Cleveland Clinic, the American Academy of Physician Associates (AAPA), and the PA Foundation are recipients of a grant from the Davos Alzheimer’s Collaborative (DAC), the organization leading a global response to Alzheimer’s disease. The grant will be used to develop an innovative cognitive assessment toolkit that provides a standard protocol and training resources for providers in primary care settings.
The organizations are collaborating to develop a pilot cognitive assessment toolkit for medical providers to increase rates of cognitive screenings of older adults by equipping advanced practice providers (APPs) with the skills needed to perform and interpret the assessments.
The toolkit will address key areas for providers, including cognitive screening tools and protocols, administering screenings, and training and educational resources to interpret results and facilitate conversations with patients. Additionally, the toolkit will include practice-based provider and patient resources. The pilot implementation, led by providers from Cleveland Clinic Community Care, will be followed by outcomes reporting and dissemination of the toolkit to a broader audience of health systems.
“Providing a standardized approach to cognitive screenings for older adults is crucial,” said Nathan Hart, MS, MBA, PA-C., project lead and NP/PA director for Cleveland Clinic Community Care. “Equipping our nurse practitioners and physician assistants with the skills and resources needed to perform these assessments will allow us to increase early detection of mild cognitive impairment and Alzheimer’s disease.”
“We are excited to welcome Cleveland Clinic, the AAPA, and the PA Foundation to our global movement to promote early detection and prevention of Alzheimer’s and to help link and scale their successes with our partners around the world,” said George Vradenburg, Founding Chairman of the Board, Davos Alzheimer’s Collaborative.
Alzheimer’s disease is a progressive brain disorder and the most common type of dementia. It is the seventh leading cause of death in the United States. There is no cure for Alzheimer’s disease, but early detection is key. Therapeutic interventions for those in mid-life with early Alzheimer’s disease are now viewed as critical to unlocking a potential 40% reduction in late-life Alzheimer’s.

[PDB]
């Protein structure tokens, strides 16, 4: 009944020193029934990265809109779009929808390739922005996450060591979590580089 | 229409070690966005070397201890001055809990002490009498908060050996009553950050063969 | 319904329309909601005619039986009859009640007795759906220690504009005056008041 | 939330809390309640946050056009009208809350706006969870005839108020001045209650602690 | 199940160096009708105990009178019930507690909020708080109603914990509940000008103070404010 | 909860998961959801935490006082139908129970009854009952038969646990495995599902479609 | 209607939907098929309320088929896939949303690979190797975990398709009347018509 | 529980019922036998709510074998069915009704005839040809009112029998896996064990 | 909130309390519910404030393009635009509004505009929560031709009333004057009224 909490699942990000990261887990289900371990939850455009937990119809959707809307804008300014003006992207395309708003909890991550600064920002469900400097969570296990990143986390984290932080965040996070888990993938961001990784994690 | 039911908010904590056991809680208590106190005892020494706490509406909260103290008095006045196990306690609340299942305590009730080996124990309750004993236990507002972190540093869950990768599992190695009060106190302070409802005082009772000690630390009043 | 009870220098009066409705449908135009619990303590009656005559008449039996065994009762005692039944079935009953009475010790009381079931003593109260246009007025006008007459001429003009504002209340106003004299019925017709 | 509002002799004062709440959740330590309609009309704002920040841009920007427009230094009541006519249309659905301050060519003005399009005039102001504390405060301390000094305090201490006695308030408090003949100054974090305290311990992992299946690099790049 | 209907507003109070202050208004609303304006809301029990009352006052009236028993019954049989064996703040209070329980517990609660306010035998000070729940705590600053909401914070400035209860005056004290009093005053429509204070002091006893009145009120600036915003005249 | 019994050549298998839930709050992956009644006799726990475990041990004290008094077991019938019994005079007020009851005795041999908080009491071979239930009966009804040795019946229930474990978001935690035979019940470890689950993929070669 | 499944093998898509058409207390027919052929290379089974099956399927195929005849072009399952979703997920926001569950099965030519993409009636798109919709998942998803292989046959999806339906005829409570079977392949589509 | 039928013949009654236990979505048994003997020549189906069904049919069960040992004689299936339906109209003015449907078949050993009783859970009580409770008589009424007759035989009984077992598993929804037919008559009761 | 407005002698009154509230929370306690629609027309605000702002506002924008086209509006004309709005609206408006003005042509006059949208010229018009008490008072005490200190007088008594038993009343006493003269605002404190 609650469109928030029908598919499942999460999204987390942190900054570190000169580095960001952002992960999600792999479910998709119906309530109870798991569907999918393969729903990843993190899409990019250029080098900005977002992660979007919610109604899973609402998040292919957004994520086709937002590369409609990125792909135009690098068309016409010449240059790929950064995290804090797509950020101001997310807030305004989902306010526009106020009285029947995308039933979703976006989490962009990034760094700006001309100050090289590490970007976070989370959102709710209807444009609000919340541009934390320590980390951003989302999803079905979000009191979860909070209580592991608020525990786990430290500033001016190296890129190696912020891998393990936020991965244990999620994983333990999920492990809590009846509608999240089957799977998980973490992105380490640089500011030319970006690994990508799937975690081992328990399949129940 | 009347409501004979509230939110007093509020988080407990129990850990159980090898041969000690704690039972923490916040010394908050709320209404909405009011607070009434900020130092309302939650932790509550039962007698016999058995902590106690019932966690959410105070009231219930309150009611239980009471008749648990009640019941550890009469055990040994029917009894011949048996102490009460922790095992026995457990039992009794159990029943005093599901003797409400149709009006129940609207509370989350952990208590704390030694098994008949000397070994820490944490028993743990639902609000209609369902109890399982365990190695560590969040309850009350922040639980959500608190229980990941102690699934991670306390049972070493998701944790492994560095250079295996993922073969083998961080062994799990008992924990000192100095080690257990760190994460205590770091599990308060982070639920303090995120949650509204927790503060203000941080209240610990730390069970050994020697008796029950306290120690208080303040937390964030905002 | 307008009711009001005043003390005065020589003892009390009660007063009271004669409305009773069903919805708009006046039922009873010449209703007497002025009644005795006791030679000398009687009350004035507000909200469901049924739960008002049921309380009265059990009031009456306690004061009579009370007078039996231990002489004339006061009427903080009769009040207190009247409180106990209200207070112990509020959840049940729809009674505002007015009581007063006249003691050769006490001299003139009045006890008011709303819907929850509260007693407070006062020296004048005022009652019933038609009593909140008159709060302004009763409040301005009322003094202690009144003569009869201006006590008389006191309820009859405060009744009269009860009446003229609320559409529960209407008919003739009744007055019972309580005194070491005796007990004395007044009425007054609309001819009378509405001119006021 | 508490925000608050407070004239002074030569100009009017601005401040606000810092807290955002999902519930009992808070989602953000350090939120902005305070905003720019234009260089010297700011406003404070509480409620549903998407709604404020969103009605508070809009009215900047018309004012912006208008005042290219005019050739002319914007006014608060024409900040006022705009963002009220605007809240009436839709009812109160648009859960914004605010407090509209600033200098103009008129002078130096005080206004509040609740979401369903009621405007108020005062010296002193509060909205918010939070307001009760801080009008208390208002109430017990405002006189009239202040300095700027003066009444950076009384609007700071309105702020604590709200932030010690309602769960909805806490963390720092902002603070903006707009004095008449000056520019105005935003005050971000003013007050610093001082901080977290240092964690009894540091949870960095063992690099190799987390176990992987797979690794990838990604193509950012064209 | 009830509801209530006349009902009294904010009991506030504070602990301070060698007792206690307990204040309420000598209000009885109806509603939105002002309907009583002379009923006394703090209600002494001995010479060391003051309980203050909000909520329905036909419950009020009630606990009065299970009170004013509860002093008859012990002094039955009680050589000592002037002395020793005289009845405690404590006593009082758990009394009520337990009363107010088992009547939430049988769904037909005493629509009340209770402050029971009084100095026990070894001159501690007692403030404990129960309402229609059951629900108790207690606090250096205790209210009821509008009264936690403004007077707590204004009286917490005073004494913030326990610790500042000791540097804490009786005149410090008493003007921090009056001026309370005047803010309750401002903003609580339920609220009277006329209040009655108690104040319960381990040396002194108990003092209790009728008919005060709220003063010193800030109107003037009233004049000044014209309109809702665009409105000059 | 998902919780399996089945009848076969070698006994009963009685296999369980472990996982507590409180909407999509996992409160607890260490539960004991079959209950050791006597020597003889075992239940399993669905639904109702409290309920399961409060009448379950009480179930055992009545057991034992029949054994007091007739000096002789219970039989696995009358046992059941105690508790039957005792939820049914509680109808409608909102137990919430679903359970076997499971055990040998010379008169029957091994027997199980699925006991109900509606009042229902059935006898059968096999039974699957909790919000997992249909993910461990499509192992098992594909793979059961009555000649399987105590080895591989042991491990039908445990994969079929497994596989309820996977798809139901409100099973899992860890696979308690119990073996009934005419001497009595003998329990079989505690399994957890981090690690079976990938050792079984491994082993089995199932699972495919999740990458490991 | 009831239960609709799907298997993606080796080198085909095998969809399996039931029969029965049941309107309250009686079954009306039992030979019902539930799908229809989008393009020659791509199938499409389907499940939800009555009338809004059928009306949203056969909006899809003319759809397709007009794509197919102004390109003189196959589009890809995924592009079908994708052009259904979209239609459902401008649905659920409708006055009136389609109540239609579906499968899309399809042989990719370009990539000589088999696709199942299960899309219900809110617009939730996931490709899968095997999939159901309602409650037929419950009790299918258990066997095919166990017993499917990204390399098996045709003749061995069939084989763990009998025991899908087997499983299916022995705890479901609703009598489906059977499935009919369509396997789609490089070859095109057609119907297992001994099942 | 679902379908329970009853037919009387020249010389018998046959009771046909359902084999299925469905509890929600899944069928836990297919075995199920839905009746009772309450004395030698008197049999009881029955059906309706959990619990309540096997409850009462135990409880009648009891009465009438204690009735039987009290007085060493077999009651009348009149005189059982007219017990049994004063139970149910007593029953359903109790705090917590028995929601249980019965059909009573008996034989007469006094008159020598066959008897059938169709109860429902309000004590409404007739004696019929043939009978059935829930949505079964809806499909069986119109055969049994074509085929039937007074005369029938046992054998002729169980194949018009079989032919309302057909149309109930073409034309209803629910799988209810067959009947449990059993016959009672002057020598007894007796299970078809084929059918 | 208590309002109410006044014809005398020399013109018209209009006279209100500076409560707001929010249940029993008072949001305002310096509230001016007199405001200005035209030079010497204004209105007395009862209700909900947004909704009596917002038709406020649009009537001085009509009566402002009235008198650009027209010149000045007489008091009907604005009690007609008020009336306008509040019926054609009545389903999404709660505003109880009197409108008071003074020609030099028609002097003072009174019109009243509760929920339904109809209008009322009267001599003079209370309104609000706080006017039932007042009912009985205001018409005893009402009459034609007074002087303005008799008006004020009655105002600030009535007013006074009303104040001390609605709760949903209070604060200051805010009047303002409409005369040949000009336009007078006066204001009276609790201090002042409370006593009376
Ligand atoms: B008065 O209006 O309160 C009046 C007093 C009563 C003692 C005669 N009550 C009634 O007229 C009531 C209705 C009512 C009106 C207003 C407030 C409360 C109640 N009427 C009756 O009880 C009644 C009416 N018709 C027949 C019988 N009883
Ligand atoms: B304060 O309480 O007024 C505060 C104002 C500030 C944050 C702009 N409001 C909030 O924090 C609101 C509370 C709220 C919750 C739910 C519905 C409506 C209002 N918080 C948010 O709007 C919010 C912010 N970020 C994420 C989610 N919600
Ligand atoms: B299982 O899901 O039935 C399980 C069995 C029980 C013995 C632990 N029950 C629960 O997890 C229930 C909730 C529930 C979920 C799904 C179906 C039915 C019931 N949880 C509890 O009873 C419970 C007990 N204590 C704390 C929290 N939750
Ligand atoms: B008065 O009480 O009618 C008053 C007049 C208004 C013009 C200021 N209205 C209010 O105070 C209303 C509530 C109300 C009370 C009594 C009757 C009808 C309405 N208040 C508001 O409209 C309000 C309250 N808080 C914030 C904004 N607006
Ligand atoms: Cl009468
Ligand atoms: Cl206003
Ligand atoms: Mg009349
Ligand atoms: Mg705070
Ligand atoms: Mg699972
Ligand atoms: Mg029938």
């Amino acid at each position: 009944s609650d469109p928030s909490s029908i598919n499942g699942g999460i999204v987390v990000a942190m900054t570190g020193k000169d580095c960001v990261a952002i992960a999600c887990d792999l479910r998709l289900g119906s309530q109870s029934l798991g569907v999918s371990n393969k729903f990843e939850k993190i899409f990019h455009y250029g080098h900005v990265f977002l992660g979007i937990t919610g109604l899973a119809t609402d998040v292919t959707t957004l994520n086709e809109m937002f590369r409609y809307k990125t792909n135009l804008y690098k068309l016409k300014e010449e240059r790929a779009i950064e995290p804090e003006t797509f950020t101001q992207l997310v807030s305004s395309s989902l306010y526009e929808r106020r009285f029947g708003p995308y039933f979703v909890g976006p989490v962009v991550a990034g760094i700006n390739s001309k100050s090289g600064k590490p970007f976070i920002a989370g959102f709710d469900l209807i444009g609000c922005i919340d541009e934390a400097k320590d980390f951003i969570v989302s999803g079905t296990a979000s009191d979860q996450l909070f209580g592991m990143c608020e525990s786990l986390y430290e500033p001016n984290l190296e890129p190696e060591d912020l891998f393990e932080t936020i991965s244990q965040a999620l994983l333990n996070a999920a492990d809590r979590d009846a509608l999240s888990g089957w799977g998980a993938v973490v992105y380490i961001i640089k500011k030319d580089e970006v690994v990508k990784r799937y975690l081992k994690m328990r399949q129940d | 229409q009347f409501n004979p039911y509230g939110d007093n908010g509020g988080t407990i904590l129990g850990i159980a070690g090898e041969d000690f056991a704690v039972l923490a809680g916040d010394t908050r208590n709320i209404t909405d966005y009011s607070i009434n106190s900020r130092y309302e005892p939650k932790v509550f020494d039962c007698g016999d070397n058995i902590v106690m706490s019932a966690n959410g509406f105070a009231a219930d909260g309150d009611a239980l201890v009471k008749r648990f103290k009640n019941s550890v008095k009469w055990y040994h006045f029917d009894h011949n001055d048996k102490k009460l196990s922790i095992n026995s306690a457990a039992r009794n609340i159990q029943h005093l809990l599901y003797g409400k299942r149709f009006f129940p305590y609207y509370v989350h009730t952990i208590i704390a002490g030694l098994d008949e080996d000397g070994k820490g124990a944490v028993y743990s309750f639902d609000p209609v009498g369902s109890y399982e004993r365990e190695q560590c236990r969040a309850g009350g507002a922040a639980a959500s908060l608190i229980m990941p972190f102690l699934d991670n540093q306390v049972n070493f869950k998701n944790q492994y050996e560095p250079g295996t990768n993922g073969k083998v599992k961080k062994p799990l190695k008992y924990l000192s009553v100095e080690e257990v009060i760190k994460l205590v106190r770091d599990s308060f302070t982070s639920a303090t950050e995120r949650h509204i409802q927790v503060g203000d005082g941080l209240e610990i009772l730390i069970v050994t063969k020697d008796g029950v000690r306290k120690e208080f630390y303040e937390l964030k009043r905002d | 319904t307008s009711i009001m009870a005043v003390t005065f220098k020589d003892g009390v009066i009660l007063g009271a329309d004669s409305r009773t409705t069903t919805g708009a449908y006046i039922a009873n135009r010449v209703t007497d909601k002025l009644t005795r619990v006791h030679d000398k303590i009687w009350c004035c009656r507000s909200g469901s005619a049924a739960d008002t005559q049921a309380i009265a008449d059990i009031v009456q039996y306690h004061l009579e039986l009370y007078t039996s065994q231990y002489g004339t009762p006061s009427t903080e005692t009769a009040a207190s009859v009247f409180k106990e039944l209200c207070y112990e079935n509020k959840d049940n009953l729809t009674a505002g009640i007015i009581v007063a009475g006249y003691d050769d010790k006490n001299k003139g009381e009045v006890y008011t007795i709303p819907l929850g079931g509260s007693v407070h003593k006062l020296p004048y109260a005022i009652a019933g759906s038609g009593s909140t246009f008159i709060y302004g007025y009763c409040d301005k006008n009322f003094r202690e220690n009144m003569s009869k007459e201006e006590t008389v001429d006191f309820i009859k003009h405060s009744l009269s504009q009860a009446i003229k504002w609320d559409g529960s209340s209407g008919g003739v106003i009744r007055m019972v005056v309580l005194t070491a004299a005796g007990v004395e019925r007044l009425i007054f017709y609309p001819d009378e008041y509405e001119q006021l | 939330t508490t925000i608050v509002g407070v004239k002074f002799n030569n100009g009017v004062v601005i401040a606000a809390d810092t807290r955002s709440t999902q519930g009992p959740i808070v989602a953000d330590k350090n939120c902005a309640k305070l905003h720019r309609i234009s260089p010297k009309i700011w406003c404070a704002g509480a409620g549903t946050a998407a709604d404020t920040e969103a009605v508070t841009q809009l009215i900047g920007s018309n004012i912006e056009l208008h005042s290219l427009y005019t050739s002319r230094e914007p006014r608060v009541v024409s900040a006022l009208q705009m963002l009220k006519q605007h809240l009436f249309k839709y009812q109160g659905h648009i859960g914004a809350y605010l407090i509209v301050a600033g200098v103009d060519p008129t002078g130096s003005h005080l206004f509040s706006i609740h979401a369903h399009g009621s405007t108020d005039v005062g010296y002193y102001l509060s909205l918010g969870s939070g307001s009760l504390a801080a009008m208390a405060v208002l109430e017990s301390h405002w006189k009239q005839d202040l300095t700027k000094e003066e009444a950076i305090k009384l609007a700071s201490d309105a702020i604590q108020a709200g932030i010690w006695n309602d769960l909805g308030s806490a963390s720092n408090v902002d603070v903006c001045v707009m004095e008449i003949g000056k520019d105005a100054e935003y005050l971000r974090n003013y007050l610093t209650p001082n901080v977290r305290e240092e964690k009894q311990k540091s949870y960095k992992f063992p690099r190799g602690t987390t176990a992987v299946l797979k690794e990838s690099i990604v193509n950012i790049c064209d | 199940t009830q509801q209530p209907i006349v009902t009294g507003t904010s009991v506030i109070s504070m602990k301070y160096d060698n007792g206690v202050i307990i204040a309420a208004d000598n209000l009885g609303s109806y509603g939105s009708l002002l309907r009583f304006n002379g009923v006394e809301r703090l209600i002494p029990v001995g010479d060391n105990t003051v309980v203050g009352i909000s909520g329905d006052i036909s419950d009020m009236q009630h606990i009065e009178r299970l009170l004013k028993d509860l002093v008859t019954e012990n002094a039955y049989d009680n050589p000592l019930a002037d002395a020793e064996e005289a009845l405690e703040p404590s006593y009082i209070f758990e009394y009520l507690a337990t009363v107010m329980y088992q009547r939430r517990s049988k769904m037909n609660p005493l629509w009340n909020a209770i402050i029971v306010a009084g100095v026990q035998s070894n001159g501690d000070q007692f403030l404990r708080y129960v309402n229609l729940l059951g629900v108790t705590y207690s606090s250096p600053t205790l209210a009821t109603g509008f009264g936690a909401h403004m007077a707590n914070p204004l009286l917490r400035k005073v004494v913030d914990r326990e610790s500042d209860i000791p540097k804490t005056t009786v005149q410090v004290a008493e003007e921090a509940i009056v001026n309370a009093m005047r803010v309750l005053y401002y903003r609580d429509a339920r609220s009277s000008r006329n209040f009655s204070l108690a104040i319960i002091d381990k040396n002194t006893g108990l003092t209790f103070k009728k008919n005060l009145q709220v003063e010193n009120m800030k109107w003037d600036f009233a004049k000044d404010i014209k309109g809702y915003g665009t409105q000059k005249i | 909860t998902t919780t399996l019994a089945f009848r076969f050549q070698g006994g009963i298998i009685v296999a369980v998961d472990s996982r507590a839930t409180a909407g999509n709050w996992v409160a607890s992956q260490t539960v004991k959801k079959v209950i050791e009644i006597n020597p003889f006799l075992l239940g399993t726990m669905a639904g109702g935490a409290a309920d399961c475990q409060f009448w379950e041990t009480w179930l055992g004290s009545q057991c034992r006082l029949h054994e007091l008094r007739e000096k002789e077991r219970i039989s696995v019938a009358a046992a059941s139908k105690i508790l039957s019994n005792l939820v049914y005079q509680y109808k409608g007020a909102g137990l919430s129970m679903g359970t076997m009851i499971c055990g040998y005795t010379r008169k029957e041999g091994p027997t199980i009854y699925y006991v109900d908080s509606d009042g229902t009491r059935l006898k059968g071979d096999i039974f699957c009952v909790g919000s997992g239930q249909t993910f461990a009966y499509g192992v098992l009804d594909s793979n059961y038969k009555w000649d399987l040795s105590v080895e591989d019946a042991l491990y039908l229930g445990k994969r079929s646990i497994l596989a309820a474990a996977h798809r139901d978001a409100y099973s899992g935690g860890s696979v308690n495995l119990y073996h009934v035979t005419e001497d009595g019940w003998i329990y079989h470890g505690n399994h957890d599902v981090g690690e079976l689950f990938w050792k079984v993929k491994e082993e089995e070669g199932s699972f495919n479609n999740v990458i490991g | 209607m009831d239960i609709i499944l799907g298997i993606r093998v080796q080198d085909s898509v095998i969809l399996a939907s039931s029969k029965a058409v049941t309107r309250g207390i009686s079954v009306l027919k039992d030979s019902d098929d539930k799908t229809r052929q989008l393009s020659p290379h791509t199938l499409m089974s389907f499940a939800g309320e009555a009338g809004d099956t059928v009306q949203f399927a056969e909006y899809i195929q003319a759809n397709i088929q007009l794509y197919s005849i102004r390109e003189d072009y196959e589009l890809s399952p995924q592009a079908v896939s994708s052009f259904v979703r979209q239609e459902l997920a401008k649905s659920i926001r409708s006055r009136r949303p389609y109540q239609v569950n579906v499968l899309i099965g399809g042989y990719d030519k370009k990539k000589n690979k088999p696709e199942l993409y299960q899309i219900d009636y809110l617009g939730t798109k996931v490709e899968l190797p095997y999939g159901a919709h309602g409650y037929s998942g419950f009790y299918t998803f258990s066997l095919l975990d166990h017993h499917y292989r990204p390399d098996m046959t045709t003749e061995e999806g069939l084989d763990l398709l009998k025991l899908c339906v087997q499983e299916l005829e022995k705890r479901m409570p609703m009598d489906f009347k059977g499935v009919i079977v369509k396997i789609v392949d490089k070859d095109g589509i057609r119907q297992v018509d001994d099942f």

“Alzheimer’s is expected to affect 150 million families worldwide by 2050. Early detection is key to supporting the individuals and families who will face this devastating disease,” said AAPA CEO Lisa M. Gables, CPA. “As patient-centered, team-based healthcare professionals, PAs are committed to doing their part in the fight against Alzheimer’s. AAPA and the PA Foundation are honored to receive this grant from the Davos Alzheimer’s Collaborative and to be a part of this work that will have a global impact.”
Cleveland Clinic, AAPA and the PA Foundation will join a network of 12 grant projects, all part of the DAC Healthcare System Preparedness project, which aim to advance how healthcare systems worldwide detect, diagnose, treat, and care for people with or at risk for Alzheimer’s.
Cleveland Clinic, AAPA, and the PA Foundation will have an opportunity to extend the project’s impact by sharing best practices through DAC Learning Labs, communities of practice events, and other fora, all designed to share learnings and successes with healthcare systems around the globe.
Cleveland Clinic: Katie Ely, email@example.com, 216-906-5597
Davos Alzheimer’s Collaborative: Susan Oliver, soliver@DavosAlzheimersCollaborative.org, 703-216-4078
American Academy of Physician Associates: Josh Birch, firstname.lastname@example.org, 443-614-5896